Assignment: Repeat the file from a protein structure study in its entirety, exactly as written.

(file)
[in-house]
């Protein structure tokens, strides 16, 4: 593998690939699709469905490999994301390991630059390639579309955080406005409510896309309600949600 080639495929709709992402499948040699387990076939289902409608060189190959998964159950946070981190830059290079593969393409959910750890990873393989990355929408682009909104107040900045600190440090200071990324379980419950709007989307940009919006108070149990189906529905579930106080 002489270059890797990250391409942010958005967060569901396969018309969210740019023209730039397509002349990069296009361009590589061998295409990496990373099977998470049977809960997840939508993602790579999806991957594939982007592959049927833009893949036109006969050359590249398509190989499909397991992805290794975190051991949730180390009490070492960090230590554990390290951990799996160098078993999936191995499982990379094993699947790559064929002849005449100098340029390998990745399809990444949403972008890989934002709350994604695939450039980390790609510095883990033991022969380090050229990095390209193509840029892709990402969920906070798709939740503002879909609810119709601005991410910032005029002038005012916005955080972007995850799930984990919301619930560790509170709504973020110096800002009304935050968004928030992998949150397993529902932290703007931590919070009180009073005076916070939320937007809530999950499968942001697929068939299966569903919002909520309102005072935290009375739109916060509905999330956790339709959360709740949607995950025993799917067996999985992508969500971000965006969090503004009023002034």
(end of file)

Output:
[in-house]
């Protein structure tokens, strides 16, 4: 593998690939699709469905490999994301390991630059390639579309955080406005409510896309309600949600 080639495929709709992402499948040699387990076939289902409608060189190959998964159950946070981190830059290079593969393409959910750890990873393989990355929408682009909104107040900045600190440090200071990324379980419950709007989307940009919006108070149990189906529905579930106080 002489270059890797990250391409942010958005967060569901396969018309969210740019023209730039397509002349990069296009361009590589061998295409990496990373099977998470049977809960997840939508993602790579999806991957594939982007592959049927833009893949036109006969050359590249398509190989499909397991992805290794975190051991949730180390009490070492960090230590554990390290951990799996160098078993999936191995499982990379094993699947790559064929002849005449100098340029390998990745399809990444949403972008890989934002709350994604695939450039980390790609510095883990033991022969380090050229990095390209193509840029892709990402969920906070798709939740503002879909609810119709601005991410910032005029002038005012916005955080972007995850799930984990919301619930560790509170709504973020110096800002009304935050968004928030992998949150397993529902932290703007931590919070009180009073005076916070939320937007809530999950499968942001697929068939299966569903919002909520309102005072935290009375739109916060509905999330956790339709959360709740949607995950025993799917067996999985992508969500971000965006969090503004009023002034």